MINDS & MEN

"His speech had overtones not of thought, but of understanding beyond thought.” - Of Mice & Men

The best offense is the one that exists.

When the Seahawks destroyed the Broncos in Superbowl XLVIII in one of the biggest blowouts in NFL playoff history, it didn’t matter that the matchup was best defense (fear the Boom) against the league’s best offense. Seattle simply dominated every aspect of the game (all due respect to the Sheriff). Denver’s 8 points wasn’t much, but 8 points has won some football games (heck - it would have beat the Seahawks last Sunday). The point is, when you dominate every aspect of a game, of course you’re going to win.

But somehow, guys forget this when it comes to our own health. A lot of us only play defense. We play to not lose rather than build up a lead. We say, “Unless I can see the bone sticking out of my arm, I’m not going to the doctor,” or “I can’t see chunks of brain falling out my nose, so no way I’m talking to some shrink about anger or stress.” That’s like punting on 1st down. Or the offensive coordinator telling his guys to get back to the sideline when they've got the ball. It doesn’t make sense. Part of the game is about getting ahead. Playing offense before you’re down two scores. Making sure bad things don’t happen before they do. In the 2000 football classic, The Replacements, Gene Hackman plays a coach who tells the QB (Keanu Reeves), “Winners always want the ball when the game is on the line.” (Which is why you need to feed Marshawn on the goal line!! Why didn’t Seattle feed the Beast against New England?!). As men, we need to take our health into our own hands. Otherwise we’re only putting our defensive unit out there. Defense might win championships, but I’ve never seen a Super Bowl winner put a fat goose egg on the scoreboard.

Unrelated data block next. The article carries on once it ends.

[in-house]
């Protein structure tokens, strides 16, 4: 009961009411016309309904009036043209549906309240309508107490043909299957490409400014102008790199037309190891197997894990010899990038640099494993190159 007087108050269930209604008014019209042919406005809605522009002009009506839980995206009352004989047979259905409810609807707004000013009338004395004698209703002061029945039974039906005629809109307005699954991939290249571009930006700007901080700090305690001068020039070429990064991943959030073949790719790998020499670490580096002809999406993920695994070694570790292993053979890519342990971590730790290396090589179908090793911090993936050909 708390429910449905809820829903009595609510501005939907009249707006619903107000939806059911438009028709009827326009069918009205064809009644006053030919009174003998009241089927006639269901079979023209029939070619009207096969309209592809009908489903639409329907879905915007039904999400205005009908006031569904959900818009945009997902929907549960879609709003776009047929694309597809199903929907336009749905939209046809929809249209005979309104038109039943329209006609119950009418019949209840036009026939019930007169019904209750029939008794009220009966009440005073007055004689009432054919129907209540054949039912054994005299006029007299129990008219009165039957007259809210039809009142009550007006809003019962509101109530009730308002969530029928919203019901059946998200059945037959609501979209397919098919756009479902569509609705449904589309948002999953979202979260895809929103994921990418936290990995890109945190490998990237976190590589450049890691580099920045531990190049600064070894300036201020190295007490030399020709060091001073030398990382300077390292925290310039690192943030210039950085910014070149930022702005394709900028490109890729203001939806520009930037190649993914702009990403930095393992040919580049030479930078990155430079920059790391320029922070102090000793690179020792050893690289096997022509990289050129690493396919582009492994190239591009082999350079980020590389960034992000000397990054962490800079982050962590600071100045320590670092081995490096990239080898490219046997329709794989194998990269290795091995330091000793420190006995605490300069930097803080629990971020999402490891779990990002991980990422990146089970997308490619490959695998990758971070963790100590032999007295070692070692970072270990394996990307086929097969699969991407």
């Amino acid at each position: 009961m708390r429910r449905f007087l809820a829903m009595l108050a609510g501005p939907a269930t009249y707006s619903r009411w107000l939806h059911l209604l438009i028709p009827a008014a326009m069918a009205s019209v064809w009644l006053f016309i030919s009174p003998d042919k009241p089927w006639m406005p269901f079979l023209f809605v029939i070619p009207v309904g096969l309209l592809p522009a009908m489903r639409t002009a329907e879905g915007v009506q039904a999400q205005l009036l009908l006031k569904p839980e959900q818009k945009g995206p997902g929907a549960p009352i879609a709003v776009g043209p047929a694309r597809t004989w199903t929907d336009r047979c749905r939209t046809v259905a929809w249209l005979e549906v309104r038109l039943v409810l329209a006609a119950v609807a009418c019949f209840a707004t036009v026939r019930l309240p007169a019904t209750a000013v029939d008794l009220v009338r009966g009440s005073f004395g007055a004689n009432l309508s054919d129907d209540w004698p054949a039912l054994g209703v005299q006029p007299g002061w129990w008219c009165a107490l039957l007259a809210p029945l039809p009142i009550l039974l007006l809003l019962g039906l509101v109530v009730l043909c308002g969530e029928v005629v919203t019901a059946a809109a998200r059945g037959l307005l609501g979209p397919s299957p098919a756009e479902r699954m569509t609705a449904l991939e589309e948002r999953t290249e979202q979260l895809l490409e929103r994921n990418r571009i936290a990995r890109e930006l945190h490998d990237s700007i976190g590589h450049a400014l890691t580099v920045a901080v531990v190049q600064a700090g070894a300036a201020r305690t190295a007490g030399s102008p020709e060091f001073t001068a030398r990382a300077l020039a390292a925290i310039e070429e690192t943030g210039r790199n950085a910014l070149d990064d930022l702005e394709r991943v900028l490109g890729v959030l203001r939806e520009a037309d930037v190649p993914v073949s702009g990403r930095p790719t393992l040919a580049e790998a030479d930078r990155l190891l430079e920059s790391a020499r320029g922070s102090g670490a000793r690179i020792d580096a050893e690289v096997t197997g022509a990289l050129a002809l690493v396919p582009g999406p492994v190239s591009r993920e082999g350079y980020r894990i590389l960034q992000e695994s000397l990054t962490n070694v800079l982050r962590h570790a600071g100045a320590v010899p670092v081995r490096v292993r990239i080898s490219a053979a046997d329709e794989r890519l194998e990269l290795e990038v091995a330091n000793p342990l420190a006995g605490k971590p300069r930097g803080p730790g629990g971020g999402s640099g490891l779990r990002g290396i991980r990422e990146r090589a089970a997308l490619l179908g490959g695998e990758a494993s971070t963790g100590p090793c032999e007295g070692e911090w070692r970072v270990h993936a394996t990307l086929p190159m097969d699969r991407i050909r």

And the game is on the line for men right now. Men kill themselves at more than double the rate of women. Yeah, double. Like 2x. As in twice as much. Around 80% of all suicides in the U.S. are men. And overall, we die sooner than women, especially due to heart disease and substance abuse.

I was always taught that being a man meant that I shouldn’t need any help from others. Well here’s the reality. Last year we did a research study looking at what self-reliance is related to for men (the findings got presented at the annual convention of the American Psychological Association). Here’s the rundown. The more men solely rely on themselves, the worse their relationships are, the more depression they’ve got, and the less courage, resilience, endurance, self-esteem, and life satisfaction they have. Across 17 studies and over 4,000 men, self-reliance was related to a total of 25 negative outcomes. In other words, being proud of being self-reliant isn’t working for us. Because science.

As a man, I have a responsibility to myself and the people who love and rely on me to be the best man I can be. That means having the strength to take care of myself using all the tools at my disposal to do so. Reluctantly, that probably means a couple more visits to some doctors to get my mental and physical health offense on the field.

Checkout Mantherapy.org for some resources on brain health and stay in tune with Minds & Men for more updates.

*Why Minds & Men: Men are taught a lot about what it means to be a man. Psychological research provides a bunch of evidence for what aspects of “masculinity” can be harmful and helpful. Here we aim to shed light on some of these findings and provide ways for men to become better men (without being intellectual pricks about it).

**Author: Zach Gerdes has a master’s degree in counseling and is getting a doctorate in psychology. He’s a Seahawks fan still in mourning after the 2015 Super Bowl loss to the Pats.  

©2017: Zachary Gerdes